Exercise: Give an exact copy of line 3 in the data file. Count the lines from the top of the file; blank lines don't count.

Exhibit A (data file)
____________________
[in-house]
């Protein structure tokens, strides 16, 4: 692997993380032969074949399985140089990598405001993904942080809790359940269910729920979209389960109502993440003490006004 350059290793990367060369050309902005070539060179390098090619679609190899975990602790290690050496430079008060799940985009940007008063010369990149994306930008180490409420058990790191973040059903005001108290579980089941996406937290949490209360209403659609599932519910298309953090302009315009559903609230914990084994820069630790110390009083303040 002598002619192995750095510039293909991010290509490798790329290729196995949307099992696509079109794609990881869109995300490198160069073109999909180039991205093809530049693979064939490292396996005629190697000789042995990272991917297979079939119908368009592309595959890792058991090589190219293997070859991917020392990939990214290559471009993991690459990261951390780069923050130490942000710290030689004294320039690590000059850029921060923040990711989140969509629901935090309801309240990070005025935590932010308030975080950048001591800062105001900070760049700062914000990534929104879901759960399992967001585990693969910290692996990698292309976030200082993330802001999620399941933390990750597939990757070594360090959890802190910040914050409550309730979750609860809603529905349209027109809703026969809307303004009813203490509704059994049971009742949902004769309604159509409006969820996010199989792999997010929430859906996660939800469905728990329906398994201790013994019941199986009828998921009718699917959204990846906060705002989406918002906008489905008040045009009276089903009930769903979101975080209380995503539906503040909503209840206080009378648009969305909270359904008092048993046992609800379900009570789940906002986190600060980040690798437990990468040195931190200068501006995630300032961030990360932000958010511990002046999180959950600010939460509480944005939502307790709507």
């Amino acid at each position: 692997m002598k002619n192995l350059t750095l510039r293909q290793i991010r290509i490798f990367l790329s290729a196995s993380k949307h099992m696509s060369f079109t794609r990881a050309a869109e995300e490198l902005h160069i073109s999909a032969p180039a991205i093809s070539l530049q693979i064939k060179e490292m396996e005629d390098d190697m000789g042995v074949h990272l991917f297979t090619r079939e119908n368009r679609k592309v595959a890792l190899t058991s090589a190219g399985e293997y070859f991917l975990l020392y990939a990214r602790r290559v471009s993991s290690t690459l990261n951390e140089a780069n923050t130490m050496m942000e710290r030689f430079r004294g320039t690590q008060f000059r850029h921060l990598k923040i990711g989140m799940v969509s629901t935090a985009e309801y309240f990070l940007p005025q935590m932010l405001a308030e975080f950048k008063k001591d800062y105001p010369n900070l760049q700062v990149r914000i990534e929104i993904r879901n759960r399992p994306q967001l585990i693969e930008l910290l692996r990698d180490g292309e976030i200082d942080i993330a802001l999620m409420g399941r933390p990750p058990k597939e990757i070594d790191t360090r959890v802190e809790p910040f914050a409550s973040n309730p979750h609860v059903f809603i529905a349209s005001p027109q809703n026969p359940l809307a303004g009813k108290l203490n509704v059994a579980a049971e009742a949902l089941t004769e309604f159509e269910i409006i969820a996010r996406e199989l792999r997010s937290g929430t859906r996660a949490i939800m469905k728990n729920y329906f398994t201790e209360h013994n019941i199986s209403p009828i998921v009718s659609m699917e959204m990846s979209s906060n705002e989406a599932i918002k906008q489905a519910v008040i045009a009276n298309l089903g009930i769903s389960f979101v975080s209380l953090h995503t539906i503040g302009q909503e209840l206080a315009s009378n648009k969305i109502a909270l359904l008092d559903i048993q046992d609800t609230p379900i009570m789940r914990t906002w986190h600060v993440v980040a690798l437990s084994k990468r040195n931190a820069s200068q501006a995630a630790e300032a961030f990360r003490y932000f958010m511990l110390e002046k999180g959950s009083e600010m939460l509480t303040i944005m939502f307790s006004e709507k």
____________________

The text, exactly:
């Amino acid at each position: 692997m002598k002619n192995l350059t750095l510039r293909q290793i991010r290509i490798f990367l790329s290729a196995s993380k949307h099992m696509s060369f079109t794609r990881a050309a869109e995300e490198l902005h160069i073109s999909a032969p180039a991205i093809s070539l530049q693979i064939k060179e490292m396996e005629d390098d190697m000789g042995v074949h990272l991917f297979t090619r079939e119908n368009r679609k592309v595959a890792l190899t058991s090589a190219g399985e293997y070859f991917l975990l020392y990939a990214r602790r290559v471009s993991s290690t690459l990261n951390e140089a780069n923050t130490m050496m942000e710290r030689f430079r004294g320039t690590q008060f000059r850029h921060l990598k923040i990711g989140m799940v969509s629901t935090a985009e309801y309240f990070l940007p005025q935590m932010l405001a308030e975080f950048k008063k001591d800062y105001p010369n900070l760049q700062v990149r914000i990534e929104i993904r879901n759960r399992p994306q967001l585990i693969e930008l910290l692996r990698d180490g292309e976030i200082d942080i993330a802001l999620m409420g399941r933390p990750p058990k597939e990757i070594d790191t360090r959890v802190e809790p910040f914050a409550s973040n309730p979750h609860v059903f809603i529905a349209s005001p027109q809703n026969p359940l809307a303004g009813k108290l203490n509704v059994a579980a049971e009742a949902l089941t004769e309604f159509e269910i409006i969820a996010r996406e199989l792999r997010s937290g929430t859906r996660a949490i939800m469905k728990n729920y329906f398994t201790e209360h013994n019941i199986s209403p009828i998921v009718s659609m699917e959204m990846s979209s906060n705002e989406a599932i918002k906008q489905a519910v008040i045009a009276n298309l089903g009930i769903s389960f979101v975080s209380l953090h995503t539906i503040g302009q909503e209840l206080a315009s009378n648009k969305i109502a909270l359904l008092d559903i048993q046992d609800t609230p379900i009570m789940r914990t906002w986190h600060v993440v980040a690798l437990s084994k990468r040195n931190a820069s200068q501006a995630a630790e300032a961030f990360r003490y932000f958010m511990l110390e002046k999180g959950s009083e600010m939460l509480t303040i944005m939502f307790s006004e709507k």